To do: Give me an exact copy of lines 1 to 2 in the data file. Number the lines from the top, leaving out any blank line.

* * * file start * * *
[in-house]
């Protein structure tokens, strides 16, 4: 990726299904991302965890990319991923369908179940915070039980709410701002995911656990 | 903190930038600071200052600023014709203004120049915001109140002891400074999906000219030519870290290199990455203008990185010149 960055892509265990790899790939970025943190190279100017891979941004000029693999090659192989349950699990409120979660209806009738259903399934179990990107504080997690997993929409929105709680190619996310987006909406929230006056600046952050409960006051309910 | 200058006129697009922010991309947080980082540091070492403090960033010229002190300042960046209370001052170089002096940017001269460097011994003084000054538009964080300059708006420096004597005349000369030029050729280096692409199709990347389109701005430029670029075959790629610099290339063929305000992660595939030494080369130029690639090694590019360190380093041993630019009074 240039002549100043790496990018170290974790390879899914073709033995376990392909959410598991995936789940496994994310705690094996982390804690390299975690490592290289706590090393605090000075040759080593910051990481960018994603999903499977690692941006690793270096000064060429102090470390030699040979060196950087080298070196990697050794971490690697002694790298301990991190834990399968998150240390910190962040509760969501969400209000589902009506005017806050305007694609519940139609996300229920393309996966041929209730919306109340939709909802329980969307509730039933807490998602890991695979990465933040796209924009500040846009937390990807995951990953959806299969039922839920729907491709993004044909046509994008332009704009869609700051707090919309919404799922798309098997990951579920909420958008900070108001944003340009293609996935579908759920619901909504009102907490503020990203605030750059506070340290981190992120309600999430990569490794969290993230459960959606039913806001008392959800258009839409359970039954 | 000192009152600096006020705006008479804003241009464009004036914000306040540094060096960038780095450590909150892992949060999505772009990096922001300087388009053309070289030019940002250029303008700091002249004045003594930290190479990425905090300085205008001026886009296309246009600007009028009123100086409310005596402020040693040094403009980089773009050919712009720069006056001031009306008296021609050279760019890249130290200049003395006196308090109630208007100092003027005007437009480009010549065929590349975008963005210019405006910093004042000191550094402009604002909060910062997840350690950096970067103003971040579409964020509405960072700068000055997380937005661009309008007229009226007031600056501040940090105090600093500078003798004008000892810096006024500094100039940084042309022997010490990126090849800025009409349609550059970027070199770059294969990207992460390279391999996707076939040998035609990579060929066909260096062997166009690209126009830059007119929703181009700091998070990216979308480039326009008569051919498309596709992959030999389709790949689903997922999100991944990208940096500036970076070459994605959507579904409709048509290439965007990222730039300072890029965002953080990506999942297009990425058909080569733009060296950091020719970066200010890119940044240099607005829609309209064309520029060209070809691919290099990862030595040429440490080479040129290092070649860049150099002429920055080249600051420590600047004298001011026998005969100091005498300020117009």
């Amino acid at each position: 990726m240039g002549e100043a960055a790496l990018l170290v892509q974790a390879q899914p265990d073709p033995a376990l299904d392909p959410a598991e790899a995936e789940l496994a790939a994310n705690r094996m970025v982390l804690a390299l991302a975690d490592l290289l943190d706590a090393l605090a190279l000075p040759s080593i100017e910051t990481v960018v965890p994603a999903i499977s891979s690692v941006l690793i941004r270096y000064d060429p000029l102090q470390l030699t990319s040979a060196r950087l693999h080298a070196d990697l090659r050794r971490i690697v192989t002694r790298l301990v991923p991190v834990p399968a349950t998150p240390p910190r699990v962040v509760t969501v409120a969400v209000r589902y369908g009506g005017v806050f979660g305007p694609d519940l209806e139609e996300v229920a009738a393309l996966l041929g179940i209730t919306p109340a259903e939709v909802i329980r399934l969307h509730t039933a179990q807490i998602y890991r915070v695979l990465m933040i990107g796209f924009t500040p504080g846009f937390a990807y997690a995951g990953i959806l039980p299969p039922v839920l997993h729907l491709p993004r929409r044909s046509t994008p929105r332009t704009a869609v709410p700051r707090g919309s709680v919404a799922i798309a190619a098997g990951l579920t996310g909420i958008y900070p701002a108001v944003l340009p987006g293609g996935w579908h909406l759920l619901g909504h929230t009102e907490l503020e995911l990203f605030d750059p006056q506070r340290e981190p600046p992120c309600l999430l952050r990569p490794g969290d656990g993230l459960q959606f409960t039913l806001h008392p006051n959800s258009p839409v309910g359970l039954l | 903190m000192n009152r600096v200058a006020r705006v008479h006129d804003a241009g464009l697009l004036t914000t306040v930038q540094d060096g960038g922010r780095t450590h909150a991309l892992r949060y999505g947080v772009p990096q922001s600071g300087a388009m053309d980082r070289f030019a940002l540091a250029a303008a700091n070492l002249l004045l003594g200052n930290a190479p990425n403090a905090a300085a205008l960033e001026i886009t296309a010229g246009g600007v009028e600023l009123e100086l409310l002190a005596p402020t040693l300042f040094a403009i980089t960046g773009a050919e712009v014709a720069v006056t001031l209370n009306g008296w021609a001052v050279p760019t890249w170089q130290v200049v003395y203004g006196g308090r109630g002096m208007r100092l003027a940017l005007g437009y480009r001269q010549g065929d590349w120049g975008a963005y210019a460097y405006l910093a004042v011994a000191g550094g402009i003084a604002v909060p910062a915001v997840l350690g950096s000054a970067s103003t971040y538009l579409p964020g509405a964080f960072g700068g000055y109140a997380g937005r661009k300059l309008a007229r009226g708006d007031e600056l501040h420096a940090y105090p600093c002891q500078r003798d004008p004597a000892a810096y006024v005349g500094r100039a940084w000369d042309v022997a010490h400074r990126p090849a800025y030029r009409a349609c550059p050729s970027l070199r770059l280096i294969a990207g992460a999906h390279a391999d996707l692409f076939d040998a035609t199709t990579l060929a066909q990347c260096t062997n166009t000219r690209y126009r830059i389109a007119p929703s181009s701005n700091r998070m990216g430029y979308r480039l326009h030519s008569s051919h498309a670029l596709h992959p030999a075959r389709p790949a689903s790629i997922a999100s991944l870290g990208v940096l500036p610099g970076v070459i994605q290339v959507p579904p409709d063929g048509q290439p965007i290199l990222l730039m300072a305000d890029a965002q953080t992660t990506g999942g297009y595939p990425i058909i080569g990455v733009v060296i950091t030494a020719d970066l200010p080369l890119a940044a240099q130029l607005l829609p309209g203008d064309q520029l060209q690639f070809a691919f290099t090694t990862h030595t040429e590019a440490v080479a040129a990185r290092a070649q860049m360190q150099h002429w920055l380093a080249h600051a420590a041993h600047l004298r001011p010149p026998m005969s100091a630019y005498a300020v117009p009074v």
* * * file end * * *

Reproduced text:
[in-house]
């Protein structure tokens, strides 16, 4: 990726299904991302965890990319991923369908179940915070039980709410701002995911656990 | 903190930038600071200052600023014709203004120049915001109140002891400074999906000219030519870290290199990455203008990185010149 960055892509265990790899790939970025943190190279100017891979941004000029693999090659192989349950699990409120979660209806009738259903399934179990990107504080997690997993929409929105709680190619996310987006909406929230006056600046952050409960006051309910 | 200058006129697009922010991309947080980082540091070492403090960033010229002190300042960046209370001052170089002096940017001269460097011994003084000054538009964080300059708006420096004597005349000369030029050729280096692409199709990347389109701005430029670029075959790629610099290339063929305000992660595939030494080369130029690639090694590019360190380093041993630019009074 240039002549100043790496990018170290974790390879899914073709033995376990392909959410598991995936789940496994994310705690094996982390804690390299975690490592290289706590090393605090000075040759080593910051990481960018994603999903499977690692941006690793270096000064060429102090470390030699040979060196950087080298070196990697050794971490690697002694790298301990991190834990399968998150240390910190962040509760969501969400209000589902009506005017806050305007694609519940139609996300229920393309996966041929209730919306109340939709909802329980969307509730039933807490998602890991695979990465933040796209924009500040846009937390990807995951990953959806299969039922839920729907491709993004044909046509994008332009704009869609700051707090919309919404799922798309098997990951579920909420958008900070108001944003340009293609996935579908759920619901909504009102907490503020990203605030750059506070340290981190992120309600999430990569490794969290993230459960959606039913806001008392959800258009839409359970039954 | 000192009152600096006020705006008479804003241009464009004036914000306040540094060096960038780095450590909150892992949060999505772009990096922001300087388009053309070289030019940002250029303008700091002249004045003594930290190479990425905090300085205008001026886009296309246009600007009028009123100086409310005596402020040693040094403009980089773009050919712009720069006056001031009306008296021609050279760019890249130290200049003395006196308090109630208007100092003027005007437009480009010549065929590349975008963005210019405006910093004042000191550094402009604002909060910062997840350690950096970067103003971040579409964020509405960072700068000055997380937005661009309008007229009226007031600056501040940090105090600093500078003798004008000892810096006024500094100039940084042309022997010490990126090849800025009409349609550059970027070199770059294969990207992460390279391999996707076939040998035609990579060929066909260096062997166009690209126009830059007119929703181009700091998070990216979308480039326009008569051919498309596709992959030999389709790949689903997922999100991944990208940096500036970076070459994605959507579904409709048509290439965007990222730039300072890029965002953080990506999942297009990425058909080569733009060296950091020719970066200010890119940044240099607005829609309209064309520029060209070809691919290099990862030595040429440490080479040129290092070649860049150099002429920055080249600051420590600047004298001011026998005969100091005498300020117009």